The one things that amazes me is how children instinctively know how to emulate a team engine whistle, and I know that from the other heritage rail trips that I have taken.
The next “highlight” of the trip is the Greet Tunnel which is 693 yards long and it is the 2nd longest tunnel on a British heritage railway. I did try some photography in it using the camera flash, but my experiments were not really a success.
Next stop was Winchcombe and we stopped here to wait for the other train to arrive. The line is single rail between stations with passing blocks at the stattons. On this particular day there were 3 trains running on the system. 
And here comes the other train…
And with her out the way we could now proceed to Toddington. 
Our train is the one of the right, and the one on the left is the Railcar which runs between Laverton and Winchcombe. I had planned to look around Toddington and then grab the railcar to Laverton, and then reboard the train and travel back to Cheltenham with the next train depending on how much there was to see at Toddington. The loco shed is here and that was what I was really after. GWR also operates heritage diesels, and while these do not have the attraction of a steamer, some are really interesting machines in their own right.
45149 (D135) - Class 45/1 Diesel Electric Locomotive.

45149 (D135) – Class 45/1 Diesel Electric Locomotive.

Class 49 'electro-diesel 6036

Class 49 ‘electro-diesel 6036

26043 (D5343) Class 26, Diesel Electric Locomotive

26043 (D5343) Class 26, Diesel Electric Locomotive

Yorkshire Engine Company 372

Yorkshire Engine Company 372

Of course there were steamers too, but they were all in the wrong position to photograph, the closest I could see were:

2807 - '28xx' class heavy freight locomotive, built 1905

2807 – ’28xx’ class heavy freight locomotive, built 1905

35006 'Peninsular & Oriental S. N. Co' - Rebuilt Merchant Navy class

35006 ‘Peninsular & Oriental S. N. Co’ – Rebuilt Merchant Navy class

I would have really liked to have seen that Merchant Navy Class in action, but there was just now way to even get a decent pic of her.

I had decided to catch the railcar to Laverton and time was catching up with me so I headed across to the platform where she was was now due after a short jaunt to Winchcombe.

This particular example is 117 and it comprises cars W51405 (DMS), W59510 (TCL), W51363 (DMBS), although on this occasion there were only two cars coupled, of which both had a drivers end. They are powered by 2 x Leyland 680 150hp driving through 4-speed epicyclic gearboxes on each power car. It is an odd vehicle though, not quite a train, not quite a bus, although I was impressed by the smooth ride that it gave.

The trip to Laverton is a a short one, and the highlight is travelling over the Stanway Viaduct, which is 50 feet above the valley floor and comprises of 15 arches. You cannot really get a sense of these things when you are going over them, but you can bet that from ground level the viaduct is a pretty impressive piece of engineering.


The end of the line is Laverton. It is really just a signpost and not much else. However, there are future plans to extend the railway till it meets with the main line at Broadway, and then this operation will explode with traffic. It is 2 miles from here, so near, yet so far.
Our driver changed ends and we headed back to Toddington. Once we arrived I bailed out and went looking around again, realistically I wanted to catch a train back about 14H00, and it was do-able assuming I planned it right. The train was already in Toddington, but would not leave here until the other train had turned around at Cheltenham. It left me about 45 minutes to kill.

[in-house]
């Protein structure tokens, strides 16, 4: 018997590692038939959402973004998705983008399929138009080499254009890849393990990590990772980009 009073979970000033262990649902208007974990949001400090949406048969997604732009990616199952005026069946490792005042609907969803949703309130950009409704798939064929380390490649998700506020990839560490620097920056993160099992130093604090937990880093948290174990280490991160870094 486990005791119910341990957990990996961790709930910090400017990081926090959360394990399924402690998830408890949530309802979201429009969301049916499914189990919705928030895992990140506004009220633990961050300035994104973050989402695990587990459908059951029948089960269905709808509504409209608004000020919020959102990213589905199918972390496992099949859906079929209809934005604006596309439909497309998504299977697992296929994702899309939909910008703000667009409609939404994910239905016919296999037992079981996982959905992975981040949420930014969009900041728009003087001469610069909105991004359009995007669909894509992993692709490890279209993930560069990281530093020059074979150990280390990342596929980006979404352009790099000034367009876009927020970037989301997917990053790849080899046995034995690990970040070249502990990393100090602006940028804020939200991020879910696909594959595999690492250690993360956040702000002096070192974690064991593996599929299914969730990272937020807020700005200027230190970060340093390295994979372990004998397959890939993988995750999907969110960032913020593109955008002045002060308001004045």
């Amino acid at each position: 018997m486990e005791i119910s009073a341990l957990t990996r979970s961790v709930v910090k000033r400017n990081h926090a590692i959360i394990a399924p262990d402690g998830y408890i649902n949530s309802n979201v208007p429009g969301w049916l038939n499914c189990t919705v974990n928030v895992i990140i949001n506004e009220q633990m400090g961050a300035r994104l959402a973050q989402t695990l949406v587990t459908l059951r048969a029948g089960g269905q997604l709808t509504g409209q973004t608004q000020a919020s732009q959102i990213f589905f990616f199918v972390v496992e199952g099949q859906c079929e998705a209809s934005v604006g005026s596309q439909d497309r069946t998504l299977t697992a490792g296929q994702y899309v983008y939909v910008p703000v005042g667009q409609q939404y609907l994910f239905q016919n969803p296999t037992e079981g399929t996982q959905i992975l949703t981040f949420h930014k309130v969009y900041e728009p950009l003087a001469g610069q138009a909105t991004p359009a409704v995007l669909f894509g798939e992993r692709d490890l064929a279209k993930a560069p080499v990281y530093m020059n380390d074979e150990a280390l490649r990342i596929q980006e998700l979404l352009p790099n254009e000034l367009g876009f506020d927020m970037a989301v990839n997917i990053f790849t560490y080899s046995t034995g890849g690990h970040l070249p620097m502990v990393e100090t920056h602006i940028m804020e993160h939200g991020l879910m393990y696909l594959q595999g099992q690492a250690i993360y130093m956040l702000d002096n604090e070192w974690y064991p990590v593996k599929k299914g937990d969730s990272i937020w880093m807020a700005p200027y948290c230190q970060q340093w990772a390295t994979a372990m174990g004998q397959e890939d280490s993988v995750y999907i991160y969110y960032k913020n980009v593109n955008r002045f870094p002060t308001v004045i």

There was a particularly interesting exhibition in a restored bag van that had some fascinating arteacts in it, as well as a small shop with similar items.

Realistically Toddington is an eclectic place, with the emphasis on the past. They even have a narrow gauge railway at the station, but sadly this was not in use on the day when I was there.

Time was creeping, and I reboarded the railcar for Winchcomb as there were a lot of interesting pieces of rolling stock that I wanted to look at.

Unfortunately Winchcomb was a bit of a disappointment as the coaches were not accessible. It was a pity though as there were a lot of very interesting coaches to see.

I stuck my nose into nooks and crannies, passing time till my train arrived, or should I say, till both trains arrive. The one train cannot pass a section while there other is possibly in that section. It is the safe way to do things.


And then I heard a steam whistle.

It was not some imitation done by a child, but the sound of the train from Cheltenham. She would have to be alongside the platform and could only proceed until the Cheltenham bound train arrived. With minutes of her arriving my train hove along the bend and it was time for me to head off home.

That is the thing about trains, some arrive, and some depart, and some pass each other along the way.

My loco for the ride home was the 1928 built 2-6-2T – known as a ‘small prairie’ tank engine, and was used on light branch lines.  Her coaches were a crimson rake and they were just as nice inside.


As I left the station and headed for the bus stop I could hear the loco blowing her whistle, and I knew that I had heard that sound a few weeks ago, and that is what drew me to here in the first place.

It had been an awesome day, and I had seen so much interesting stuff and travelled on or behind three heritage railway vehicles. The GWR operation is fantastic, my only real gripe is that I did not get to see more of the loco shed, but otherwise, it was worth the time and effort. I returned to the GWR for the heritage diesel weekend, and you can read about it here.